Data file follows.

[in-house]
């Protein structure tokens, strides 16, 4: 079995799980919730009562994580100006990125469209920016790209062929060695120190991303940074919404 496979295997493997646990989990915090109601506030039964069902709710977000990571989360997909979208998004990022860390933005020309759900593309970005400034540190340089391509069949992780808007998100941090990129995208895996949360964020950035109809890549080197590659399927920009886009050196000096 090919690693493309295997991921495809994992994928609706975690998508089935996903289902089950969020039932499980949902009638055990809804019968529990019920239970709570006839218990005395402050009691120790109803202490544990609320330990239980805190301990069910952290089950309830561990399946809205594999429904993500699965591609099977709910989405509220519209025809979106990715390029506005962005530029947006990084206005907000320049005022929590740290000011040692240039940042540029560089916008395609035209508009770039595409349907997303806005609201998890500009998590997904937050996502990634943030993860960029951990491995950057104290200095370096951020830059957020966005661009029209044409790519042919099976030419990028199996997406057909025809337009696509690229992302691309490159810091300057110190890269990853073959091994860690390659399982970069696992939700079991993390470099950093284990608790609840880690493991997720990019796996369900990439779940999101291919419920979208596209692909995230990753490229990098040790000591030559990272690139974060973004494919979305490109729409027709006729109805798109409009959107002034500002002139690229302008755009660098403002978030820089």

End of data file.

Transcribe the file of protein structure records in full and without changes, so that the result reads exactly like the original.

[in-house]
């Protein structure tokens, strides 16, 4: 079995799980919730009562994580100006990125469209920016790209062929060695120190991303940074919404 496979295997493997646990989990915090109601506030039964069902709710977000990571989360997909979208998004990022860390933005020309759900593309970005400034540190340089391509069949992780808007998100941090990129995208895996949360964020950035109809890549080197590659399927920009886009050196000096 090919690693493309295997991921495809994992994928609706975690998508089935996903289902089950969020039932499980949902009638055990809804019968529990019920239970709570006839218990005395402050009691120790109803202490544990609320330990239980805190301990069910952290089950309830561990399946809205594999429904993500699965591609099977709910989405509220519209025809979106990715390029506005962005530029947006990084206005907000320049005022929590740290000011040692240039940042540029560089916008395609035209508009770039595409349907997303806005609201998890500009998590997904937050996502990634943030993860960029951990491995950057104290200095370096951020830059957020966005661009029209044409790519042919099976030419990028199996997406057909025809337009696509690229992302691309490159810091300057110190890269990853073959091994860690390659399982970069696992939700079991993390470099950093284990608790609840880690493991997720990019796996369900990439779940999101291919419920979208596209692909995230990753490229990098040790000591030559990272690139974060973004494919979305490109729409027709006729109805798109409009959107002034500002002139690229302008755009660098403002978030820089």